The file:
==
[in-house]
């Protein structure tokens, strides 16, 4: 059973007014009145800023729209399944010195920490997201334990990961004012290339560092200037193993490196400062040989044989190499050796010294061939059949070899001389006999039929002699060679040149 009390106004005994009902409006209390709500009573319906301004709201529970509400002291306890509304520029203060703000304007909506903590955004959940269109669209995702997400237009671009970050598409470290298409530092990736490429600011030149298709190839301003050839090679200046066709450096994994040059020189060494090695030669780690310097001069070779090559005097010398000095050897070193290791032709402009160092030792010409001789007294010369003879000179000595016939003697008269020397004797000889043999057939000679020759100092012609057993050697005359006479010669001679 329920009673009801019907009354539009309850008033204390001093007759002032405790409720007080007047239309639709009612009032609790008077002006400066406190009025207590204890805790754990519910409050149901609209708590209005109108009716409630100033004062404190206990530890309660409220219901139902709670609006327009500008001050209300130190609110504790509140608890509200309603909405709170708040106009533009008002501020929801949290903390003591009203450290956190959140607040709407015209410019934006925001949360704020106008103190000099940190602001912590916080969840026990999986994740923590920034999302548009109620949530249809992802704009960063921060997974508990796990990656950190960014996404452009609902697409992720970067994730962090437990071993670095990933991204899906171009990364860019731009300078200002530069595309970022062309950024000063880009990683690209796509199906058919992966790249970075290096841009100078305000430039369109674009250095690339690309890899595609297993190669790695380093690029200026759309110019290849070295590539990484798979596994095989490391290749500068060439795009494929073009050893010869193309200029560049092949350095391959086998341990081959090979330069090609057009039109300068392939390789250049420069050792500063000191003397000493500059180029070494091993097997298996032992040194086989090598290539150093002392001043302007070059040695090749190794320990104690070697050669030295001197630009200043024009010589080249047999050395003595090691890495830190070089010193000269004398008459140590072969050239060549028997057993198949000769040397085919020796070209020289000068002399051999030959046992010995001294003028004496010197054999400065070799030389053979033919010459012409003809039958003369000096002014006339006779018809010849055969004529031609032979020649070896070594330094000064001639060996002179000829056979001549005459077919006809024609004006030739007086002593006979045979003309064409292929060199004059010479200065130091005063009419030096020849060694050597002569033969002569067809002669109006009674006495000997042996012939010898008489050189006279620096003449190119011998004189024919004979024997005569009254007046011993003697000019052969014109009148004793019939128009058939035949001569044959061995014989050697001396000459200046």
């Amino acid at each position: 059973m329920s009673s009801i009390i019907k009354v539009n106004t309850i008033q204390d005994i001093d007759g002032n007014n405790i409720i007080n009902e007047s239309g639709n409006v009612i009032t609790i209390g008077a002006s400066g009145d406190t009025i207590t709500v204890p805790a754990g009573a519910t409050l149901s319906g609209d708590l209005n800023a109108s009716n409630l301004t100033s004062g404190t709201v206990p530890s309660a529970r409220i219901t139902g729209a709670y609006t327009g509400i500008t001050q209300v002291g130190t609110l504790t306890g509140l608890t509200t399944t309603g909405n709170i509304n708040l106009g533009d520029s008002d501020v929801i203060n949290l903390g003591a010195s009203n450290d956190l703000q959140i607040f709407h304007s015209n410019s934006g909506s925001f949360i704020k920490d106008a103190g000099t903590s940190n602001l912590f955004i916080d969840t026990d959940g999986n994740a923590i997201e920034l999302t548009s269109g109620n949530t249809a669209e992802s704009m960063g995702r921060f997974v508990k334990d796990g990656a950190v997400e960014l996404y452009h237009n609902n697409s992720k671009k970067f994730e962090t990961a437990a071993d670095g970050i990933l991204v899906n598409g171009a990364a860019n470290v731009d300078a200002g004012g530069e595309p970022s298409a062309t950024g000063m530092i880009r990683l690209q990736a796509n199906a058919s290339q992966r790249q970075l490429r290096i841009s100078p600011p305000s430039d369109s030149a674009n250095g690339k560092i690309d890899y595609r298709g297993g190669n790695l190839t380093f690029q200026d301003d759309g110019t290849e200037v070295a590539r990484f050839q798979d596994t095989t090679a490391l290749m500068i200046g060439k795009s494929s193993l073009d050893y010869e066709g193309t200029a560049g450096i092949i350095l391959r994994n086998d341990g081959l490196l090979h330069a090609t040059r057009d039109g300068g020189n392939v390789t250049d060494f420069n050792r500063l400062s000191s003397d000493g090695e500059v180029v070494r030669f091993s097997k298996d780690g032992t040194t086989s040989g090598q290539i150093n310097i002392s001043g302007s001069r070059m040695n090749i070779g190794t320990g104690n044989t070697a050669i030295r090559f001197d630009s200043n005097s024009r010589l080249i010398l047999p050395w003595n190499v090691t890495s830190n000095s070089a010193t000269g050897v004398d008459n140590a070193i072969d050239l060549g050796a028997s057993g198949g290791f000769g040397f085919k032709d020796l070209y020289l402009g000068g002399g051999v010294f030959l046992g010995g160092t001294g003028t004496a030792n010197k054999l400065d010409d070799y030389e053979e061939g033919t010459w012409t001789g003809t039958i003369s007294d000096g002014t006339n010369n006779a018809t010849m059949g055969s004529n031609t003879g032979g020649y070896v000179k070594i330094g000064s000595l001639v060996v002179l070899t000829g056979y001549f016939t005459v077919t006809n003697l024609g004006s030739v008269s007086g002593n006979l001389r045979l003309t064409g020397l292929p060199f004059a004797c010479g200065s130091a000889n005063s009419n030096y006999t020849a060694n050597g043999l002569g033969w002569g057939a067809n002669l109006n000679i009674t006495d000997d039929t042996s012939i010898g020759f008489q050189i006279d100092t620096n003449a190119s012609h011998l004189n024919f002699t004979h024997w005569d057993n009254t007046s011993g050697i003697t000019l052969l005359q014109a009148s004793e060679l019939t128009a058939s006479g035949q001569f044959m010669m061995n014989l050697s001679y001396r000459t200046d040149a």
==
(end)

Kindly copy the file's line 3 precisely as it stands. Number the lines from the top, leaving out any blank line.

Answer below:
């Amino acid at each position: 059973m329920s009673s009801i009390i019907k009354v539009n106004t309850i008033q204390d005994i001093d007759g002032n007014n405790i409720i007080n009902e007047s239309g639709n409006v009612i009032t609790i209390g008077a002006s400066g009145d406190t009025i207590t709500v204890p805790a754990g009573a519910t409050l149901s319906g609209d708590l209005n800023a109108s009716n409630l301004t100033s004062g404190t709201v206990p530890s309660a529970r409220i219901t139902g729209a709670y609006t327009g509400i500008t001050q209300v002291g130190t609110l504790t306890g509140l608890t509200t399944t309603g909405n709170i509304n708040l106009g533009d520029s008002d501020v929801i203060n949290l903390g003591a010195s009203n450290d956190l703000q959140i607040f709407h304007s015209n410019s934006g909506s925001f949360i704020k920490d106008a103190g000099t903590s940190n602001l912590f955004i916080d969840t026990d959940g999986n994740a923590i997201e920034l999302t548009s269109g109620n949530t249809a669209e992802s704009m960063g995702r921060f997974v508990k334990d796990g990656a950190v997400e960014l996404y452009h237009n609902n697409s992720k671009k970067f994730e962090t990961a437990a071993d670095g970050i990933l991204v899906n598409g171009a990364a860019n470290v731009d300078a200002g004012g530069e595309p970022s298409a062309t950024g000063m530092i880009r990683l690209q990736a796509n199906a058919s290339q992966r790249q970075l490429r290096i841009s100078p600011p305000s430039d369109s030149a674009n250095g690339k560092i690309d890899y595609r298709g297993g190669n790695l190839t380093f690029q200026d301003d759309g110019t290849e200037v070295a590539r990484f050839q798979d596994t095989t090679a490391l290749m500068i200046g060439k795009s494929s193993l073009d050893y010869e066709g193309t200029a560049g450096i092949i350095l391959r994994n086998d341990g081959l490196l090979h330069a090609t040059r057009d039109g300068g020189n392939v390789t250049d060494f420069n050792r500063l400062s000191s003397d000493g090695e500059v180029v070494r030669f091993s097997k298996d780690g032992t040194t086989s040989g090598q290539i150093n310097i002392s001043g302007s001069r070059m040695n090749i070779g190794t320990g104690n044989t070697a050669i030295r090559f001197d630009s200043n005097s024009r010589l080249i010398l047999p050395w003595n190499v090691t890495s830190n000095s070089a010193t000269g050897v004398d008459n140590a070193i072969d050239l060549g050796a028997s057993g198949g290791f000769g040397f085919k032709d020796l070209y020289l402009g000068g002399g051999v010294f030959l046992g010995g160092t001294g003028t004496a030792n010197k054999l400065d010409d070799y030389e053979e061939g033919t010459w012409t001789g003809t039958i003369s007294d000096g002014t006339n010369n006779a018809t010849m059949g055969s004529n031609t003879g032979g020649y070896v000179k070594i330094g000064s000595l001639v060996v002179l070899t000829g056979y001549f016939t005459v077919t006809n003697l024609g004006s030739v008269s007086g002593n006979l001389r045979l003309t064409g020397l292929p060199f004059a004797c010479g200065s130091a000889n005063s009419n030096y006999t020849a060694n050597g043999l002569g033969w002569g057939a067809n002669l109006n000679i009674t006495d000997d039929t042996s012939i010898g020759f008489q050189i006279d100092t620096n003449a190119s012609h011998l004189n024919f002699t004979h024997w005569d057993n009254t007046s011993g050697i003697t000019l052969l005359q014109a009148s004793e060679l019939t128009a058939s006479g035949q001569f044959m010669m061995n014989l050697s001679y001396r000459t200046d040149a």